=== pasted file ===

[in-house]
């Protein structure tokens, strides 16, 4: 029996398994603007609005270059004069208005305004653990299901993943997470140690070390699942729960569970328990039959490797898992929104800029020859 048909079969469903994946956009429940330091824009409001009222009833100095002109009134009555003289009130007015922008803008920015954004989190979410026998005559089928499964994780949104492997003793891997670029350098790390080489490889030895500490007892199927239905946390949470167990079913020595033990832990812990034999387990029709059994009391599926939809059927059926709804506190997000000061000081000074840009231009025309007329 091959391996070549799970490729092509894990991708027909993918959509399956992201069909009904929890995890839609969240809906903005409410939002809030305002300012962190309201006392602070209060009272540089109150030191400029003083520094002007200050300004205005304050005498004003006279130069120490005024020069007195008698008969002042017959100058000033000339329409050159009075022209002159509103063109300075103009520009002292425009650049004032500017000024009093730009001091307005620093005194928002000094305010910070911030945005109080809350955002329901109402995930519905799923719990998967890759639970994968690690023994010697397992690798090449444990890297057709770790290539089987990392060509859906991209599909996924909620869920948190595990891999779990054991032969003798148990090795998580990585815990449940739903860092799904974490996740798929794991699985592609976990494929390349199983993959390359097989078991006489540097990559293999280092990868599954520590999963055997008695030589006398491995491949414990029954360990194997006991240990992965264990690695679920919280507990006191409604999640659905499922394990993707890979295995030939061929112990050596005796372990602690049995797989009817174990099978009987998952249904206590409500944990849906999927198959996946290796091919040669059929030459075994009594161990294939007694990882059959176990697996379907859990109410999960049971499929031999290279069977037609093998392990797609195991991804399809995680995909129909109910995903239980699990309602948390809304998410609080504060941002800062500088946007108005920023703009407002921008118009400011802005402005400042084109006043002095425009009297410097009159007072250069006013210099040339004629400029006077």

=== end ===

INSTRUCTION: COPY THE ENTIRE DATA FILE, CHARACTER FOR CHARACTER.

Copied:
[in-house]
């Protein structure tokens, strides 16, 4: 029996398994603007609005270059004069208005305004653990299901993943997470140690070390699942729960569970328990039959490797898992929104800029020859 048909079969469903994946956009429940330091824009409001009222009833100095002109009134009555003289009130007015922008803008920015954004989190979410026998005559089928499964994780949104492997003793891997670029350098790390080489490889030895500490007892199927239905946390949470167990079913020595033990832990812990034999387990029709059994009391599926939809059927059926709804506190997000000061000081000074840009231009025309007329 091959391996070549799970490729092509894990991708027909993918959509399956992201069909009904929890995890839609969240809906903005409410939002809030305002300012962190309201006392602070209060009272540089109150030191400029003083520094002007200050300004205005304050005498004003006279130069120490005024020069007195008698008969002042017959100058000033000339329409050159009075022209002159509103063109300075103009520009002292425009650049004032500017000024009093730009001091307005620093005194928002000094305010910070911030945005109080809350955002329901109402995930519905799923719990998967890759639970994968690690023994010697397992690798090449444990890297057709770790290539089987990392060509859906991209599909996924909620869920948190595990891999779990054991032969003798148990090795998580990585815990449940739903860092799904974490996740798929794991699985592609976990494929390349199983993959390359097989078991006489540097990559293999280092990868599954520590999963055997008695030589006398491995491949414990029954360990194997006991240990992965264990690695679920919280507990006191409604999640659905499922394990993707890979295995030939061929112990050596005796372990602690049995797989009817174990099978009987998952249904206590409500944990849906999927198959996946290796091919040669059929030459075994009594161990294939007694990882059959176990697996379907859990109410999960049971499929031999290279069977037609093998392990797609195991991804399809995680995909129909109910995903239980699990309602948390809304998410609080504060941002800062500088946007108005920023703009407002921008118009400011802005402005400042084109006043002095425009009297410097009159007072250069006013210099040339004629400029006077």